Tower of St. Mary's Church, Beaminster, Dorset
Be'mi'ster by William Barnes
Sweet Be'mi'ster, that bist a-bound
By green an' woody hills all round,
Wi hedges, reachèn up between
A thousan' vields o' zummer green,
Where elems' lofty heads do drow
Their sheädes vor haÿ-meakers below,
An' wild hedge-flow'rs do charm the souls
O' maïdens in their evenèn strolls.
When I o' Zunday nights wi' Jeäne
Do saunter drough a vield or leäne,
Where elder-blossoms be a-spread
Above the eltrot's milk-white head,
An' flow'rs o' blackberries do blow
Upon the brembles, white as snow,
To be outdone avore my zight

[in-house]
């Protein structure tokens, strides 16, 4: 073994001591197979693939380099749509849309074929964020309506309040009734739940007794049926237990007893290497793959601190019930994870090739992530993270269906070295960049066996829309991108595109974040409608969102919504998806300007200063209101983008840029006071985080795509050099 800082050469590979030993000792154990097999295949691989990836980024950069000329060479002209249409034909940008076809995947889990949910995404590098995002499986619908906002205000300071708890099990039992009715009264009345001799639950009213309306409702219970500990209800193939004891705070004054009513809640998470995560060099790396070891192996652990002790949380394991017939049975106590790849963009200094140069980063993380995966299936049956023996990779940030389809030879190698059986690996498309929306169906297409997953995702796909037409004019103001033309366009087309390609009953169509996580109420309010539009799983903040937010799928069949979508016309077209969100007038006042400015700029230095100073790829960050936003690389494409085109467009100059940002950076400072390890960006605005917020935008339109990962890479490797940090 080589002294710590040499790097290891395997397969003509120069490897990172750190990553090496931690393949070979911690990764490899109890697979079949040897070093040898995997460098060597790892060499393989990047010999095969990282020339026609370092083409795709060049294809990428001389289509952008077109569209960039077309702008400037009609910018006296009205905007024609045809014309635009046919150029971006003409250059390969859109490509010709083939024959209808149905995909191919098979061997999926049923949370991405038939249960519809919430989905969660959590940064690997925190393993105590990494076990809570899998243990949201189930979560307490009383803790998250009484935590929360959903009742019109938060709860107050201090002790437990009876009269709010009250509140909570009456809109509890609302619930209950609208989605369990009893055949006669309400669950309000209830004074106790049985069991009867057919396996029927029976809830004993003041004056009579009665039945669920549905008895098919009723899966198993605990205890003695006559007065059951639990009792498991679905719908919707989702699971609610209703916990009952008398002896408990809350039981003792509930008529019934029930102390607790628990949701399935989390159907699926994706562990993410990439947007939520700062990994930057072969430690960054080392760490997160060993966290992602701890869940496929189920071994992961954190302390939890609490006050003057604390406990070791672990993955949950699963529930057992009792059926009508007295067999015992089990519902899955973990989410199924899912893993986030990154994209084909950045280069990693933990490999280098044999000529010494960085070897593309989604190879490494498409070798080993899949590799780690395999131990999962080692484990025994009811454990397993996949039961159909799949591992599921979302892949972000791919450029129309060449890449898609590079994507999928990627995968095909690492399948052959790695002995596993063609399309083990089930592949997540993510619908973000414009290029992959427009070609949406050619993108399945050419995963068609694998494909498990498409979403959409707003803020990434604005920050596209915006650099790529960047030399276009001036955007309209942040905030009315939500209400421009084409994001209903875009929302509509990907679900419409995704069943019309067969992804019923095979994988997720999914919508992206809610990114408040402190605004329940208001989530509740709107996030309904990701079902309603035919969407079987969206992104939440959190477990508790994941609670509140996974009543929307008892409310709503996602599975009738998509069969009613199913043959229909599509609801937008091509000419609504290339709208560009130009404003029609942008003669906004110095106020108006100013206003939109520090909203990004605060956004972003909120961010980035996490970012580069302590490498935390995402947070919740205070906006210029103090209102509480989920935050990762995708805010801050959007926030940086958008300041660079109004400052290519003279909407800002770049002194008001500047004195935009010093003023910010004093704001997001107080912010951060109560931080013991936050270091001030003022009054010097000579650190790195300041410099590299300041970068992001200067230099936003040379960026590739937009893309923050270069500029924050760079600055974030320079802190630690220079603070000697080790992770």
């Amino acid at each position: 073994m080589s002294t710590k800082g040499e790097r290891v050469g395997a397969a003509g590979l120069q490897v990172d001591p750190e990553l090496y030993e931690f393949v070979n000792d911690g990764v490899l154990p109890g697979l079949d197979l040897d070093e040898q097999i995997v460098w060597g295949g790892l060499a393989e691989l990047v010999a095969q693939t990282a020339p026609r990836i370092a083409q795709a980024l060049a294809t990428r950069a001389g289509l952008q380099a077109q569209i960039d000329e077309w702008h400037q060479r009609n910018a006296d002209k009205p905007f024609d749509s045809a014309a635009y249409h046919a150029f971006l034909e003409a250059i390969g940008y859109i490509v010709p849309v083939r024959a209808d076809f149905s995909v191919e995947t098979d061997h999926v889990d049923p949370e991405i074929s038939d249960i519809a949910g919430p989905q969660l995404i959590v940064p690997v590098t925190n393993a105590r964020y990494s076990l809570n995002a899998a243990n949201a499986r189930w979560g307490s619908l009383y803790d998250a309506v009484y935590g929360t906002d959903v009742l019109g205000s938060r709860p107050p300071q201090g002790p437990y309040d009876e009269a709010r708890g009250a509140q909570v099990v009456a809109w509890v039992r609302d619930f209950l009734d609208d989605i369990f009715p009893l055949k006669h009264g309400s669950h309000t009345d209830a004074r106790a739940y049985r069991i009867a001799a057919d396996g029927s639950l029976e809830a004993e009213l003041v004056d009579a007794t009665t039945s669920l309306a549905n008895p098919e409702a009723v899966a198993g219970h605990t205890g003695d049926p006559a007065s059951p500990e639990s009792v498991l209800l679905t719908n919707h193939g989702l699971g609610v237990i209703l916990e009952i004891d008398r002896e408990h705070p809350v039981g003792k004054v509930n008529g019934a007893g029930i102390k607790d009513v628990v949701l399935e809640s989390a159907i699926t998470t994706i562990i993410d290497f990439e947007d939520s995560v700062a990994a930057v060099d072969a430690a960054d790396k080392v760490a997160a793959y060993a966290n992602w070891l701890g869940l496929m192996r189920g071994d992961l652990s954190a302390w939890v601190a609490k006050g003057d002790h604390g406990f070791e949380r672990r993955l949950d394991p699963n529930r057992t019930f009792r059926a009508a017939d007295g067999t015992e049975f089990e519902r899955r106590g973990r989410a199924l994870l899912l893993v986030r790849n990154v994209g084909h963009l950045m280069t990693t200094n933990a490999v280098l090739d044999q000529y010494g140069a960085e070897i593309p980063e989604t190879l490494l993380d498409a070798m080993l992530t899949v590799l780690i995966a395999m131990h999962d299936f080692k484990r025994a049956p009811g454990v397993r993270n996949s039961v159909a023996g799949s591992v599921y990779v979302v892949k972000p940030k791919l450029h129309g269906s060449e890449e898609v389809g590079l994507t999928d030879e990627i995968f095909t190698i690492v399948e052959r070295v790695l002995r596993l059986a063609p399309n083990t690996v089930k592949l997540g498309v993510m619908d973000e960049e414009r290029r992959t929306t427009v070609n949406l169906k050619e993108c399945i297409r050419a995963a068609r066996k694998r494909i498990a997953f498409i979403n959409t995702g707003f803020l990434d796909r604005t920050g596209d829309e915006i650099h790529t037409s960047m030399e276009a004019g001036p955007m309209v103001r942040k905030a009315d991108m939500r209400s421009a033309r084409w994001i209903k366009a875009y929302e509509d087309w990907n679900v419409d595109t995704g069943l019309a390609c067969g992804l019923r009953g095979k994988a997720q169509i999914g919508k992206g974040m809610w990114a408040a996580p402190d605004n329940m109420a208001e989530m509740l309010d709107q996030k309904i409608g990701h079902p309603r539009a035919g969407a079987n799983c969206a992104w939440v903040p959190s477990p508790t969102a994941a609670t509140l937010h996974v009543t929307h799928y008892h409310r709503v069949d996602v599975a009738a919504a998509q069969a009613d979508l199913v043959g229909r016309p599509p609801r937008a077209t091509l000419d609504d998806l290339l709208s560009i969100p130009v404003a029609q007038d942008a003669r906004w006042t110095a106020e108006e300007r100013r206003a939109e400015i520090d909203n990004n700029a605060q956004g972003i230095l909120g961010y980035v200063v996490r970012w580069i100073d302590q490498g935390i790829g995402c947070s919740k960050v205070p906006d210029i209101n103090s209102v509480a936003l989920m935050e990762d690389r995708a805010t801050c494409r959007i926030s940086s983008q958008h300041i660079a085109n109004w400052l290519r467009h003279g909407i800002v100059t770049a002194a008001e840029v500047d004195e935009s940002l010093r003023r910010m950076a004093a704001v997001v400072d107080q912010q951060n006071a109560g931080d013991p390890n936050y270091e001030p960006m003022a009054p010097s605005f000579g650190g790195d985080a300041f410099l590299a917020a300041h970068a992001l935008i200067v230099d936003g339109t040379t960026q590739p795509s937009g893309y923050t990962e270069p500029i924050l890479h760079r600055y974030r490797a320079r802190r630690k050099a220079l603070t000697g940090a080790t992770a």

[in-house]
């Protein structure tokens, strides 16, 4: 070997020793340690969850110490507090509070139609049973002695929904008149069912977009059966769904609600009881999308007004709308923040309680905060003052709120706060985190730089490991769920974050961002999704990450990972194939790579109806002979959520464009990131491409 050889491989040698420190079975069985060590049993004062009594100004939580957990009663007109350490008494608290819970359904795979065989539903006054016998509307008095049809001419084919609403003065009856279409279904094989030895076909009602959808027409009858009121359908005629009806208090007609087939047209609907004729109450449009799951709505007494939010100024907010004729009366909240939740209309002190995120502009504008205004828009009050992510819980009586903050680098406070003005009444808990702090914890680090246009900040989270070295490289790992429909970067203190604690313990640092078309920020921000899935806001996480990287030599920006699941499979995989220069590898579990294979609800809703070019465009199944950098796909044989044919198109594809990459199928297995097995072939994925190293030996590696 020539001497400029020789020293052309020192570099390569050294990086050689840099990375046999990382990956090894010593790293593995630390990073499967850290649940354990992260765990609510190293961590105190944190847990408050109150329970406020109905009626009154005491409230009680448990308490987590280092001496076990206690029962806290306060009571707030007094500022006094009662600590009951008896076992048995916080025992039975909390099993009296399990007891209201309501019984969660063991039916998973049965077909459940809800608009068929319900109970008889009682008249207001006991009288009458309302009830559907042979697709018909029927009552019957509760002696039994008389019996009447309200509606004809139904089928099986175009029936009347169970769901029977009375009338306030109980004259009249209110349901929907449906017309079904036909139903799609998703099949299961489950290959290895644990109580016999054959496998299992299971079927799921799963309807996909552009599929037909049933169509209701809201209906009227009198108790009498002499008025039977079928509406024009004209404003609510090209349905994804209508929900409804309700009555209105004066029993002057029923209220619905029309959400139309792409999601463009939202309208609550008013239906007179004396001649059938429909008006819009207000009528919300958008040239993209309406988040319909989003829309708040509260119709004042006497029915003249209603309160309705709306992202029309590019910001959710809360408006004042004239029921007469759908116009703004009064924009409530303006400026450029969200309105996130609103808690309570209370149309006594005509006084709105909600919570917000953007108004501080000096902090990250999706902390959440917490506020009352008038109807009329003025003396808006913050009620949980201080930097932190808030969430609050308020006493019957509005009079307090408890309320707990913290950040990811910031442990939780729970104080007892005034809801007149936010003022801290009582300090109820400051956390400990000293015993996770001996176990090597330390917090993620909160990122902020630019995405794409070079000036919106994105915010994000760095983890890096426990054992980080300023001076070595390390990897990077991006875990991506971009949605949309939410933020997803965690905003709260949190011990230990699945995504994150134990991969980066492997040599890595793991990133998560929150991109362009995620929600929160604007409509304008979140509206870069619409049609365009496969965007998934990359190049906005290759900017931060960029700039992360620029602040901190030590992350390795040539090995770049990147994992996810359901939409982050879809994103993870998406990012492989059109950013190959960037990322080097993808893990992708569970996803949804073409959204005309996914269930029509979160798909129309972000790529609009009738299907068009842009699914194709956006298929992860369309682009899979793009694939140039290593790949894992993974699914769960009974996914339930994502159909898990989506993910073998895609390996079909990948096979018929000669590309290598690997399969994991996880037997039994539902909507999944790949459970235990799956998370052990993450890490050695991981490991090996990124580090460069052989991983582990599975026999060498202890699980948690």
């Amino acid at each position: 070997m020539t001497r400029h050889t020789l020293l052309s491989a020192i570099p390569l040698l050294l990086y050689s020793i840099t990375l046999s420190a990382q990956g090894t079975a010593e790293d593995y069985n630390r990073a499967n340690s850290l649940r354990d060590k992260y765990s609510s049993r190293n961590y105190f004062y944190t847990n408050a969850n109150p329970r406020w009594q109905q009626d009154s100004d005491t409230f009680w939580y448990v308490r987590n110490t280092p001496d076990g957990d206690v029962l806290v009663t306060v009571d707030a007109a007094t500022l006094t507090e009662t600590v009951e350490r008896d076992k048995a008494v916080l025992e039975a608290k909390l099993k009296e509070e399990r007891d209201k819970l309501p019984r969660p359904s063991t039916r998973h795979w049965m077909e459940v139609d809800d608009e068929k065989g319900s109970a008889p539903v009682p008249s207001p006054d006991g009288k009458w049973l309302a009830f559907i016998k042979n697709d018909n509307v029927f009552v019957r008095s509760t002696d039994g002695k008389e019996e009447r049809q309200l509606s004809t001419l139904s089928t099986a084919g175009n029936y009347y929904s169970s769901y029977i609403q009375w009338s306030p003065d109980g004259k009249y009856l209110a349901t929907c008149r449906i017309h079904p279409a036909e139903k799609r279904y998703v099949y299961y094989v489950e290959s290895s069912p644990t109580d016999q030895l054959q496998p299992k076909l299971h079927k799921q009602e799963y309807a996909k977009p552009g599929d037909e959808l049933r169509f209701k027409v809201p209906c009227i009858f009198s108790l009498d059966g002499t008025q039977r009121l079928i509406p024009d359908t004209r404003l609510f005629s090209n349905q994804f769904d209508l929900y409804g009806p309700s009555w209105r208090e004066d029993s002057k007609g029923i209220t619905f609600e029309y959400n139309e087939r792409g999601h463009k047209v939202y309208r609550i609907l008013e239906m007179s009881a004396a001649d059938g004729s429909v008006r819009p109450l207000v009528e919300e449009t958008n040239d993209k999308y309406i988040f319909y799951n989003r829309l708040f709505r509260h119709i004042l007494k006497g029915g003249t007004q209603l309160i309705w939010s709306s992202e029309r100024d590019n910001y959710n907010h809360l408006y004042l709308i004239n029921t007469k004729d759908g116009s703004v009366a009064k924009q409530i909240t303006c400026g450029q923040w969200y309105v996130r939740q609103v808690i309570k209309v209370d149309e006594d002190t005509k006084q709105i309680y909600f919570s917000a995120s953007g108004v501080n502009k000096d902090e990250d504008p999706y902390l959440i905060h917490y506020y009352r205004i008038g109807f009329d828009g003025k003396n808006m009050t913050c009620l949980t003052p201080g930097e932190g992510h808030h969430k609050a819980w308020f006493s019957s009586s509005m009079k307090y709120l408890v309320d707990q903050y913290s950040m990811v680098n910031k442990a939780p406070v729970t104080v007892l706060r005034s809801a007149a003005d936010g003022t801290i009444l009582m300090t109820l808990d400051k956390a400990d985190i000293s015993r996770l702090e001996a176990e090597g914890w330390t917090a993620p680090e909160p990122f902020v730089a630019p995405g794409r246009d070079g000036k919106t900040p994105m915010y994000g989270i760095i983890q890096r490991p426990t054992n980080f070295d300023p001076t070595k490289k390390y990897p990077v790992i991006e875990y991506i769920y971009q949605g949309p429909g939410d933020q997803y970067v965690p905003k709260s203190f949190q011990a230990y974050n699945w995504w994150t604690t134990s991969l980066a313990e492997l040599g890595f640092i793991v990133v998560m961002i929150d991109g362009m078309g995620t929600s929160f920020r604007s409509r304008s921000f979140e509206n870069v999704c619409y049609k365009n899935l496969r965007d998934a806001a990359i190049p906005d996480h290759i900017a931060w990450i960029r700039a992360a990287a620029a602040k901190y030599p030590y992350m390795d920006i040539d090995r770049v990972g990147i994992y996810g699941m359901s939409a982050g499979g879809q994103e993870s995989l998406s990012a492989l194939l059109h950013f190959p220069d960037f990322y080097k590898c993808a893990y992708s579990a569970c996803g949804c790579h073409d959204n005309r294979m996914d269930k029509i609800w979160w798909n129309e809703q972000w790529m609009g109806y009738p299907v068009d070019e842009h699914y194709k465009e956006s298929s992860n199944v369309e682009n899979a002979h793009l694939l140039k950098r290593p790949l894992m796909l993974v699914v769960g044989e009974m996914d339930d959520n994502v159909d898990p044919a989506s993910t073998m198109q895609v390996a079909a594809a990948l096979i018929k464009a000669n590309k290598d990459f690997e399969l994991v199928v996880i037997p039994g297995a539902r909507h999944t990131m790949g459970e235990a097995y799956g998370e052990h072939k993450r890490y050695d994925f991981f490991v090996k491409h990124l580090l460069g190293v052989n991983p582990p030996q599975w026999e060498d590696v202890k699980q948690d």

By Jeäns gaÿ frock o' dazzlèn white;
Oh! then there's nothèn that's 'ithout
Thy hills that I do ho about, --
Noo bigger pleäce, noo gaÿer town,
Beyond thy sweet bells' dyèn soun',
As they do ring, or strike the hour,
At evenèn vrom thy wold red tow'r.
No: shelter still my head, an' keep
My bwones when I do vall asleep.
From: William Barnes, Poems of rural life in the Dorset dialect. London: Kegan Paul, Trench, Trübner & Co., 1898, p. 67.
10, 22-1-27½ in D.
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Maintained by Michael Day, Last updated: 14 May 2012.